"The Call of the Wild" reviews "The Call of the Wild" reviews

As cgi pushes into photorealism and animated characters play an ever-bigger role in live-action blockbusters, the creative hazards of this approach are becoming apparent. The latest case in point: The Call of the Wild, directed by animation veteran Chris Sanders, which is released today by the Walt Disney Company’s 20th Century Studios (formerly 20th Century Fox).

The film is based on Jack London’s beloved novel of the same name, which recounts the adventures of the canine Buck through the Yukon of the Gold Rush age. In past adaptations, Buck was played by real dogs; the advancement of both animation technology and animal rights legislation has made that option less viable, and here he’s rendered in highly naturalistic cgi. The human characters are performed by a live-action cast led by Harrison Ford.

The hybrid style hasn’t gone down well with critics, who broadly agree that the animation of Buck is unconvincing as a real dog. While many recognize the sophistication of the animation and vfx (which were led by MPC’s studio in Montreal, with Erik Nash serving as vfx supervisor), they tend to compare the film unfavorably with both cartoonish animation and the purely live-action versions of the past.

Some reviewers liken the overall effect to Disney’s recent remake of The Lion King, which was also animated by MPC. However, Sanders has distinguished his film from that one, pointing out that Buck is subtly stylized to compensate for the fact that he doesn’t speak. This Indiewire article has more on the subject.

At the time of writing, The Call of the Wild has a 65% critics’ score on Rotten Tomatoes. Here’s a sample of the reviews:

Brian Lowry, CNN:

In this case, though, the blessings of technology actually undermine the movie in significant, distracting ways. Because while we have seen plenty of animals animated in a realistic-looking way, people are so familiar with dogs and how they move that seeing one anthropomorphized in this fashion consistently takes you out of the story… The obvious artifice undercuts any tension, despite beautiful scenery and a musical score that works overtime to build excitement.

Johnny Oleksinski, New York Post:

The filmmakers can honestly say, “No dogs were harmed during the making of this movie”… But can cgi replicate the lovable spontaneity of man’s best friend? Not yet. Buck is adorable in spots, but his movement (with motion-capture actor Terry Notary) lacks the agility and jerkiness of a real dog. You never believe Buck is the genuine article, so moments of danger and even cute mannerisms don’t land.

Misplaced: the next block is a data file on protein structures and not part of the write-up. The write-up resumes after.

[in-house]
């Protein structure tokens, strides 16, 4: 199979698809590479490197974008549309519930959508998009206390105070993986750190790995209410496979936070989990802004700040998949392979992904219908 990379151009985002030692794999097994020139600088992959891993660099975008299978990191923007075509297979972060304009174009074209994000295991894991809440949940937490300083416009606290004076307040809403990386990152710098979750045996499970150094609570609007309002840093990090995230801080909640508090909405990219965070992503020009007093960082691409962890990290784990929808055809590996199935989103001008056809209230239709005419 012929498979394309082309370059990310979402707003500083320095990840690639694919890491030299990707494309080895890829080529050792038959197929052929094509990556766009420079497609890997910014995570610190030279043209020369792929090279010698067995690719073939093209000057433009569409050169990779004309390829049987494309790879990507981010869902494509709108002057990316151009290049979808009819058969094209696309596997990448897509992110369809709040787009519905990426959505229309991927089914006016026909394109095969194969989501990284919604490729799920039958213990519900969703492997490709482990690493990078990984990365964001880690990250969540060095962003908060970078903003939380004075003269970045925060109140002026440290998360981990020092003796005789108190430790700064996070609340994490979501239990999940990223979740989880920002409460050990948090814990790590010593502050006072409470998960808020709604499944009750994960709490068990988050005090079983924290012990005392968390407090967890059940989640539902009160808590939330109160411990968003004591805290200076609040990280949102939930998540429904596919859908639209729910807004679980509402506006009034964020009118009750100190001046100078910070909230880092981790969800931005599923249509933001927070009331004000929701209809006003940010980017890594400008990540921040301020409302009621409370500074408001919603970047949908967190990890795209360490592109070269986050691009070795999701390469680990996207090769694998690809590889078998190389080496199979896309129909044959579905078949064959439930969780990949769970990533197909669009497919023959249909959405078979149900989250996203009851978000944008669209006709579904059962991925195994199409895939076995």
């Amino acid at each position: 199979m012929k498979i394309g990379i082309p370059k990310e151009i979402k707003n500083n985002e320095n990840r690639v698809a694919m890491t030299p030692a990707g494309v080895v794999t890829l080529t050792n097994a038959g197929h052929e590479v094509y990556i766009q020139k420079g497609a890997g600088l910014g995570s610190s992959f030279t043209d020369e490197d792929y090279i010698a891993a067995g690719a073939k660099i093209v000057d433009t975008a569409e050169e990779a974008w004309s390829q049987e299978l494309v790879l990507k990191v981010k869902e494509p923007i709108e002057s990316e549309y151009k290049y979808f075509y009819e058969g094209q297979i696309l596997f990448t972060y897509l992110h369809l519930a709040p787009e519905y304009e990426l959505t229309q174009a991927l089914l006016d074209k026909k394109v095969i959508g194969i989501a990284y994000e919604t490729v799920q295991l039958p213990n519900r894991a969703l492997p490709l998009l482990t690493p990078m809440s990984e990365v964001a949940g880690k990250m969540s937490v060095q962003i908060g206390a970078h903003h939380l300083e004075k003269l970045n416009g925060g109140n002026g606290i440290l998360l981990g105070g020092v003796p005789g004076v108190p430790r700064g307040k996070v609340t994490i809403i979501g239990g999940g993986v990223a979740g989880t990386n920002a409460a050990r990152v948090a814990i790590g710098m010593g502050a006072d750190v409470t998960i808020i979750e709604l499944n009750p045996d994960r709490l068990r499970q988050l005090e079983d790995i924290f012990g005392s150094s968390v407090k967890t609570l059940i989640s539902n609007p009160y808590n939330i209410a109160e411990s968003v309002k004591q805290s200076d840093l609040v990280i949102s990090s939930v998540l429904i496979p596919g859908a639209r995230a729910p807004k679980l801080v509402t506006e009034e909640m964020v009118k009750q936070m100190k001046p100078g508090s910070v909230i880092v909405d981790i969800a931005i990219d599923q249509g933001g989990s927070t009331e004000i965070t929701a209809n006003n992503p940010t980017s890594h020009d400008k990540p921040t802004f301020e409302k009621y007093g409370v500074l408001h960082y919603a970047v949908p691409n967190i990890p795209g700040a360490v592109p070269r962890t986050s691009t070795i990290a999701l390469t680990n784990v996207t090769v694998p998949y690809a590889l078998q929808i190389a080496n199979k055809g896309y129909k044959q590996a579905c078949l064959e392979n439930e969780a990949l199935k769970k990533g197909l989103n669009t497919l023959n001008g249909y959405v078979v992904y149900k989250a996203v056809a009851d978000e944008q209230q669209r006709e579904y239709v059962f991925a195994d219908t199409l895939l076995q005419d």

Yolanda Machado, The Wrap:

Speaking of animals, we have to talk about the unnecessary overuse of cgi. Every single animal in The Call of the Wild is a product of cgi, and not once is the audience fooled into thinking these animals actually exist. There’s a deadness to the eyes that, for this dog owner, was a bit uneasy to watch. At moments, it feels like the film can’t decide how humanized they wanted Buck and the other animals to feel, whether to give them human emotion or to let their animalistic traits take over. As a result, neither is ever captured quite properly.

Tim Robey, The Telegraph:

It’s impossible to know how London might have felt about his icy Yukon wastes being dealt with on a sound stage, on the understanding that mountains, sky, townships and avalanches could all just be shipped in by mouse in post-production. Scenery has been painted on as if the Gold Rush were just a jolly, struggle-free theme park for Frozen fans, with Northern Lights swirling glamorously everywhere you look.

Owen Gleiberman, Variety:

The filmmakers employ a blend of live action and digital enhancement, and I guess you could say it’s an achievement that we can’t totally tell where the one leaves off and the other begins. But what we do know is that everything we’re seeing is a shade faster, more bumptious, more animated than real life. Does that mean it’s more exciting? I’d say that makes it less exciting.

Nell Minow, RogerEbert.com:

Instead of getting caught up in the story, I kept wondering how Disney achieved the effects, like the interactions between the cg dog with the real-life people and props around him. A lot of work clearly went into scanning a dog from every angle, and getting the muscles, fur, weight, and shape to look real. But the dog still seems synthetic compared to the animals in movies like A Dog’s Purpose and Disney’s own annual nature films (even compared to fully animated characters in the original 101 Dalmatians and Lady and the Tramp).

Anthony Lane, The New Yorker:

The [animation] is remarkable, yet it’s still a hairbreadth away from credible, and I reckon that the pooches in the [dog-friendly screening I attended] could tell the difference. They could spy a big Buck, and they could hear the rustle of his digital fur, but they couldn’t smell him. Maybe that’s why they kept so quiet.

Sanders cut his teeth at Disney, serving in various capacities — including storyboard artist, character designer, and voice actor — on its 1990s features, before writing and directing Lilo & Stitch with Dean DeBlois. Their partnership continued at Dreamworks, where they wrote and directed the first installment How to Train Your Dragon together. Sanders also wrote and directed The Croods with Kirk DeMicco.

As well as Sanders’s live-action debut, The Call of the Wild is the first feature on which he has sole credit as director. The film is produced by Erwin Stoff and executive produced by Diana Pokorny and Ryan Stafford. The adapted screenplay is by Michael Green (Logan, Blade Runner 2049).

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